As the work has continued, several benefits have emerged beyond science. Teachers have made efforts to improve their teaching methods by working with their peers. They are becoming more effective teachers as a result.

And the lessons have been designed to incorporate other subjects, including reading, writing and social studies. What began as a science lesson now branches out to cover many subjects that will translate into a more rounded and meaningful education for students.

“Teachers have told me that kids are a lot more interested in science,” Tulenko said, adding that “there’s a lot more hands-on” in classrooms than he’s seen before.

Kids also are more interactive in the lessons. In fact, they’re responsible for learning on their own.

“I’ve noticed in a few classrooms that teachers have had to do almost no managing of the behavior of kids,” he added. “They’re really involved. The kids are modeling complicated concepts. That’s good to see.

“I’m definitely learning from teachers that students are really into it.”

Tulenko said the Next Generation of Science Standards is a 270-page document. It’s asking a lot of teachers to incorporate that into their classrooms and some feel it will later be used to evaluate teachers.

But the approach being developed in Campbell County is about much more.

“It lets kids look at data and make their own conclusions,” he said. “It’s more about letting kids make the decisions themselves.”

It’s about Wyoming

While the lessons include information from across the nation and world, such as the Grand Canyon in a unit about land forms, it also focuses on Wyoming and the West.

Crago-Wyllie, a native of this area, takes a lot of pride in that.

“We still teach them (the Grand Canyon), but we start here,” she said. “We really focus on Wyoming and the West.”

It’s not one-size-fits-all for the state, however.

Lessons and science kits designed for use in Gillette and Campbell County may not work as well for other areas of Wyoming, including the Grand Teton mountain range or the Red Desert in the southwest.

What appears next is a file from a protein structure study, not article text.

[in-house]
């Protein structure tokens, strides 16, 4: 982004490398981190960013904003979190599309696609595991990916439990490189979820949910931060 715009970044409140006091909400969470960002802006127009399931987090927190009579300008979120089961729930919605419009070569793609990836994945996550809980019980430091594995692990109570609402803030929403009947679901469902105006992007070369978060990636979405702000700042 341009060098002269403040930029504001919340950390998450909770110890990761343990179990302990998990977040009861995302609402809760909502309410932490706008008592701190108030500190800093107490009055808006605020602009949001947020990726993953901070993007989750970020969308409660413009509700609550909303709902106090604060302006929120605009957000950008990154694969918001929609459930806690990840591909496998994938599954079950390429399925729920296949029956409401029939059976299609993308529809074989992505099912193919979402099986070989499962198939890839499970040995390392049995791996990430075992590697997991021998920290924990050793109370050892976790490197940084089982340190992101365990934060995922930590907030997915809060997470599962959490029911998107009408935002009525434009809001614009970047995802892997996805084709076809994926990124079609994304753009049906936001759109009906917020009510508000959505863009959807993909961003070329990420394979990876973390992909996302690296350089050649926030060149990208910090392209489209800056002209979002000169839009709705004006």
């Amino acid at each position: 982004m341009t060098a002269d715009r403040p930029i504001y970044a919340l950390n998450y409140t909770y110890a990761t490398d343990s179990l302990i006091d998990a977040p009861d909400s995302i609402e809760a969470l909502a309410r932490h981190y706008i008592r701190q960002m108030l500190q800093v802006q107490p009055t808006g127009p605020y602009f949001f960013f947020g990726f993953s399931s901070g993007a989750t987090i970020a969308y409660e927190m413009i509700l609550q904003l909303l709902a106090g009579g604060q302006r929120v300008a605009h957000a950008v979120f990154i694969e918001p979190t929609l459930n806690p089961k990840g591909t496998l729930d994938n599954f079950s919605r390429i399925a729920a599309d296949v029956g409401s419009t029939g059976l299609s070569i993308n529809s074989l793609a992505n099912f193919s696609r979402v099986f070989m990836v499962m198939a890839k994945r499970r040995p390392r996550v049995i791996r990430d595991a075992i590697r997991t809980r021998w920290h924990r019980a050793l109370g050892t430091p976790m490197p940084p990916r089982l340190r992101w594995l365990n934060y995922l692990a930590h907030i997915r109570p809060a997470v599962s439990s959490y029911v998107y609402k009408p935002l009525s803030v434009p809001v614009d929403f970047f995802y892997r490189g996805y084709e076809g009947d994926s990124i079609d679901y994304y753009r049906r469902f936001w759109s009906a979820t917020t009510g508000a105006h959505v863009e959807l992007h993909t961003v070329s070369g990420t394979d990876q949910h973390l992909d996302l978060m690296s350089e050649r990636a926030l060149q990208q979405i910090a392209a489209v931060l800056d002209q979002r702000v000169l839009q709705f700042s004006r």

“You can’t take it and run with it,” Crago-Wyllie said. If school districts in other areas show interest, they will have to do some of the legwork themselves.

The exemplar lesson plans and units will be available on the school district’s website, perhaps by the end of next year. It’s not the property of the district, since the work was financed through a federal grant. But teachers have certainly taken ownership in it.

“I feel like we own this, this is ours and every district needs to make theirs,” she said. “This is all about Campbell County. We’re not teaching science in isolation anymore.

“This was created by teachers. I’m so proud of them. They put a lot of time and passion into it. Teachers really should get the credit for this. Their work is the meat to it.”

The proving ground

Now that the pieces for Campbell County’s full program are clicking into place, the next step is testing and assessment. That’s already happening at the elementary level, with teachers designing assessments as they designed units.

And while there’s no actual data to prove it, there’s definitely anecdotal evidence that the elementary piece is already showing student improvement, Mathes said. The research data will start to become available next school year.

That’s when the rubber will meet the road, essentially, although both Mathes and Crago-Wyllie believe the benefits are evident even now.

At the secondary level, it’s become more of an approach of “how to teach it so it matters,” Mathes added. “A lot of what we’re doing is just good teaching. It’s implementing ways of making kids show their thinking.”

AJ Hermstad, 9, showed his joy of that in Howe’s fourth-grade class while the filming was taking place.

“We got it!” he yelled, pumping his fists and trying out a few celebratory dance steps with partner Owen Lock, 10, who looked on, smiling. They had used a penlight and mirrors to focus a circle of light on a certain point in their box.

Their homemade kit, using items collected and stored in the Science Center, included only three mirrors. So their task was something of a head-scratching dilemma. They had hypothesized what would happen. Then their conclusion matched their hypothesis.

AJ’s enthusiastic dance steps certainly shined a whole new light on the academic lesson of science. “I got it, I got it,” he chanted with each step, celebrating as if he had won the Super Bowl.

In a way, he had.

Maybe we should call it the science bowl, instead.


Information from: The Gillette (Wyo.) News Record, https://www.gillettenewsrecord.com